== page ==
From Titian to Tintoretto, Bellini to Bassano, some of Italy’s greatest masters of painting have been Venetian. But without going to Venice, it can be a little tough to get a sense of the various shapes that Venetian art took on during its peak from the 15th to 18th centuries.
That is, until now.
Through January 30, the Chiostro del Bramante is hosting an exhibit called, simply, “I Grandi Veneti” — the Grand Venetians. More than 80 Venetian paintings are on display, set up chronologically, so you can actually feel how art shifted in Venice over the centuries.
For enthusiasts of Renaissance art, the exhibit has some true gems. Pisanello’s Portrait of Lionello d’Este (about 1441) revolutionized portraiture, blending Gothic traditions while giving a nod to the shape that Renaissance portraits would take. There’s also Bellini’s lovely Madonna and Child (about 1460) (at top), with its mixture of serenity and sumptuousness that the artist would be renowned for, and a gorgeous series of Madonnas by masters like Jacobello di Antonello, Marco Marziale, and Bartolomeo Veneto (1505). The exhibit traces the rest of Venice’s 15th and 16th centuries, taking in Titian, Tintoretto, Veronese and Lotto along the way. (Below, Lorenzo Lotto’s Mystical Marriage of St. Catherine, 1523).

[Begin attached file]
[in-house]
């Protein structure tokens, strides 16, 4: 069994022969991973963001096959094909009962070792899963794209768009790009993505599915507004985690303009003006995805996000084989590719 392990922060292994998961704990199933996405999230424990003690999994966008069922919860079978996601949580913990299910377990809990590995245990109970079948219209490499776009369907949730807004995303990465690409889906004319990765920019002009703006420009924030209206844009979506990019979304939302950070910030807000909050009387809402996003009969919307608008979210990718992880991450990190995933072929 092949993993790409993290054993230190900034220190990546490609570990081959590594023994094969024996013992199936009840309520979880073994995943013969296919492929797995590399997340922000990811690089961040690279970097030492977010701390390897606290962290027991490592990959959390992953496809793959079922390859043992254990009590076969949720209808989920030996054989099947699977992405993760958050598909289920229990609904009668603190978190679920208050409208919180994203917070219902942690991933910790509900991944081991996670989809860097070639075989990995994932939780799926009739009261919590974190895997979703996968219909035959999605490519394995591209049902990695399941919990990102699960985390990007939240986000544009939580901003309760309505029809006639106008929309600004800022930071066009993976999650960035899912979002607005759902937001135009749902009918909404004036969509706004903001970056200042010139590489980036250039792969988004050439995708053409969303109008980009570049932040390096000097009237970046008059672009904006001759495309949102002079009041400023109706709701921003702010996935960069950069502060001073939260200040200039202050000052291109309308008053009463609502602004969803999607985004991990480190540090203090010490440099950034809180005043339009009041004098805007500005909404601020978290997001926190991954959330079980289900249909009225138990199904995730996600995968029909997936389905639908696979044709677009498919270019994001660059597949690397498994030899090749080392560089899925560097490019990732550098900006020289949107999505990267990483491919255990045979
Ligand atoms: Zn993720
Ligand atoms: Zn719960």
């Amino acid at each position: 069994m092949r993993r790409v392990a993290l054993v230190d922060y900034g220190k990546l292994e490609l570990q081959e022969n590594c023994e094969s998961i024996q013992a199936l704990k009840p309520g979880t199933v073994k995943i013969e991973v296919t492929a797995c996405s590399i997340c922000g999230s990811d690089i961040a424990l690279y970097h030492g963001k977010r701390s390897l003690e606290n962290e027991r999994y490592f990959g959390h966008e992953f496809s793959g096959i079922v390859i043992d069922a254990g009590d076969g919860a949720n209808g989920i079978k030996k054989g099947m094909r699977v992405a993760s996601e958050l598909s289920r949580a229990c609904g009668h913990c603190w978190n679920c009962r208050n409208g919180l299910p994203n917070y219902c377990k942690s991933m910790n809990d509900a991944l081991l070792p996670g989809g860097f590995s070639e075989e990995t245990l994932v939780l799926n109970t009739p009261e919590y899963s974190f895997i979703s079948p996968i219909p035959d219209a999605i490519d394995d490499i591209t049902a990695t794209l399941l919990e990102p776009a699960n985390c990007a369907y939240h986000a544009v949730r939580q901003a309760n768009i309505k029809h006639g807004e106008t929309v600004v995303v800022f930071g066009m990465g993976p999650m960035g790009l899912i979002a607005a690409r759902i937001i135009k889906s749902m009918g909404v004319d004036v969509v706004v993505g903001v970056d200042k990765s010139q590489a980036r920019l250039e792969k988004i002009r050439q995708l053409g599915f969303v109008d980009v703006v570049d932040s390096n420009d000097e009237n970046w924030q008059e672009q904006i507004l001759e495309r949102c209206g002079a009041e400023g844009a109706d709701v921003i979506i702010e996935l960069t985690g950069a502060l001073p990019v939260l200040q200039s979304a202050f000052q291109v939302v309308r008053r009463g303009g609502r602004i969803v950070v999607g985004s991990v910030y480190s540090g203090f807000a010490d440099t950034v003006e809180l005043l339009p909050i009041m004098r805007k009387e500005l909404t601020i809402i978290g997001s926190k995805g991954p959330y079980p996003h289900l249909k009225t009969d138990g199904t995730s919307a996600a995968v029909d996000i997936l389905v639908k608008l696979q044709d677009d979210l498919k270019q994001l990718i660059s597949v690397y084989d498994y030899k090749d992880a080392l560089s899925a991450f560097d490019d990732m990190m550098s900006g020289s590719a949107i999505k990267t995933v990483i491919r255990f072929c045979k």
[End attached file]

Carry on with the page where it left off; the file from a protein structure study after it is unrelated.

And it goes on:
The rest of the exhibit — Venice’s 17th and 18th centuries’ output — has paintings that are probably a little less familiar. That is, except for the ever-ubiquitous Canaletto, whose scenes of the Venetian canals are just as precise and just as lovely in this exhibit as ever. My favorite of this section, though, had to be the simultaneously creepy and tongue-in-cheek Il Ridotto (Maschere Veneziane), done by Pietro Longhi in 1757 — just as criticism of Venice as a “dead” city clinging to her past were ramping up (below). (They still haven’t gone away).
I Grandi Veneti is at the Chiostro del Bramante until Jan. 30. The Chiostro is at Arco della Pace 5, a stone’s throw from Piazza Navona. The exhibit costs €10. For more information, click here.